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Posted by on Jun 25 2008 | 15 Switzerland 2008, English

I haven’t been writing an update for a long time. Things have been happening fast here and there is always changes. Florian started to work 3 days after we arrived at my sister’s place. He was thrown right into working life and didn’t have time to think, while I was home with Chan and had to figure out what to do. Should I organize slide shows or work as well? I realized quickly, that I wouldn’t be able to organize a professional show with musik and what else. There is just not enough time for preparation and promotion in half a year. So I was looking for work as well, and found a 60% job in a store that sells everything around bicycles. Now, what should Chan be doing? I finally found a space for him in a forest play group, where he was going once a week for a morning. It was really hard to find a space in a daycare, but finally, right before the start of my job we found a montessori daycare who was going to have space. But when we wanted to sign a contract, the owner wasn’t happy with Chan going there for only five months anymore and suddenly she had a problem with him only going for two days per week. We had to organize our families to look after Chan for the first month I was working. Somethimes switching from Winterthur to Basel for a night.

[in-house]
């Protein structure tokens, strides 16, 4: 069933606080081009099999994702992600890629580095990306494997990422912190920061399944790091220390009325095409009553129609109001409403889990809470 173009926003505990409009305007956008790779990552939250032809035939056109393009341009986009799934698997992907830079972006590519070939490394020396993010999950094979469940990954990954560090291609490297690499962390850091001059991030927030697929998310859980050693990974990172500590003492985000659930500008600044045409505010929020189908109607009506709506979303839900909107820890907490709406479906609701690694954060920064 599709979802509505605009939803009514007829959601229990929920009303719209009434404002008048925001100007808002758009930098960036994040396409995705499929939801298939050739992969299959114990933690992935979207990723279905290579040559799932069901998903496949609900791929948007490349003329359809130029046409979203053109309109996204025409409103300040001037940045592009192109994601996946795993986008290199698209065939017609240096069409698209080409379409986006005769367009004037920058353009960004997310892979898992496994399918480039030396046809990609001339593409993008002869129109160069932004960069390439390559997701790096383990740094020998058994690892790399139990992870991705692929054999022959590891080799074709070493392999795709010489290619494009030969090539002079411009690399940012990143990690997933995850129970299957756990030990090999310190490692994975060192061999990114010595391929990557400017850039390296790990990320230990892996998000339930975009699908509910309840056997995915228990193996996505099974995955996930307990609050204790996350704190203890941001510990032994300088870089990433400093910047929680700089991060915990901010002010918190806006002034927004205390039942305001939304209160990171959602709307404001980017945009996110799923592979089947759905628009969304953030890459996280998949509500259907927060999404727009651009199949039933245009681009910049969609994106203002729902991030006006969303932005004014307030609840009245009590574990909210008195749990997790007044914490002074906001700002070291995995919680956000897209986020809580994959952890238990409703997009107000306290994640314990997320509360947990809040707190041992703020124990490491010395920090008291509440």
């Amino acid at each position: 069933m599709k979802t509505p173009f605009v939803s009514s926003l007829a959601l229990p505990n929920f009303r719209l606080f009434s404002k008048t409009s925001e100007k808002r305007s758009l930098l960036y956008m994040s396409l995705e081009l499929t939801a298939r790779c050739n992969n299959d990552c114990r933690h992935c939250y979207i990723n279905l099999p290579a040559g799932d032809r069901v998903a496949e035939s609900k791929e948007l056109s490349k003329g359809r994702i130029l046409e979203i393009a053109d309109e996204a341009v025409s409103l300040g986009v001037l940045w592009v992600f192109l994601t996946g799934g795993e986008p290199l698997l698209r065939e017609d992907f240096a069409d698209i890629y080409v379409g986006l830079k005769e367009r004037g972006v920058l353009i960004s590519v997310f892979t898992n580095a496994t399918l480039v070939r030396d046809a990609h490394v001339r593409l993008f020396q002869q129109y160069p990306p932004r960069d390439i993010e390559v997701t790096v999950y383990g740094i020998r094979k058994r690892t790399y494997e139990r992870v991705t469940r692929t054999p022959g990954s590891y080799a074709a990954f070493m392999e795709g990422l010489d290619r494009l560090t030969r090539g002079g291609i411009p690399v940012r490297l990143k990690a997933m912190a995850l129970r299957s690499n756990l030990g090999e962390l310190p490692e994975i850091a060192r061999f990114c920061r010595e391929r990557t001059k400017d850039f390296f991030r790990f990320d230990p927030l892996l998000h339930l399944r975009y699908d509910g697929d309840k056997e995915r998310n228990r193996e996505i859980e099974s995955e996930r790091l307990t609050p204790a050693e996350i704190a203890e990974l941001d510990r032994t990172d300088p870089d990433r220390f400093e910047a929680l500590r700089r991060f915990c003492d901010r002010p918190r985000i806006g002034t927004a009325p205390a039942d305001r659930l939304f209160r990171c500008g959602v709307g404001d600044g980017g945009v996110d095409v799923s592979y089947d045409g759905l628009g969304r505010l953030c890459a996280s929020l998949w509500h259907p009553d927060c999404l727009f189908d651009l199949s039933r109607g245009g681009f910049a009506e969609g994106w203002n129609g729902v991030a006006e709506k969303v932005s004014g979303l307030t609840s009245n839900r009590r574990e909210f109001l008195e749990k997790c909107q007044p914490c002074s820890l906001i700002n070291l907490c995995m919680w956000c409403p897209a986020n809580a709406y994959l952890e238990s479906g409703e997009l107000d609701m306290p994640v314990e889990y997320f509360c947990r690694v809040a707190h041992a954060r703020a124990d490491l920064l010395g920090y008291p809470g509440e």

Carnival in Basel, Switzerland




img_3444-trommler.JPG img_3453-pfeifer-2.JPG

Then we also had to move out of my sisters place. She had found a new place with her boyfriend, where we had no space anymore. Friends of ours asked around for us as well and that’s how we came to live in Rüti, close to my workplace, with Anet, Hansi, Lorenzo, eight, and Benjamin, two, who are like brothers for Chan. They were living in an old farmhouse on the outskirts of a small town. It was paradise for Chan and for us. I found a pre-kindergarden five minutes away from my workplace. The owner there is half peruvian. She is speaking spanish with Chan and he is enjoying two and a half days of learning and playing with other kids, though sometimes he doesn’t want to go and asks when we will be leaving again.

House in Rüti


Vacation with his granddad


Great grandfather




Again we had to move. The family we are still living with bought a house in the same town. A farmer came with his traktor and heywagon and all the furniture was moved with two loads. Cleaning was taking two three days and still isn’t completely finished. The new house is even bigger and closer to the train station. This gives us a bit more time in the morning.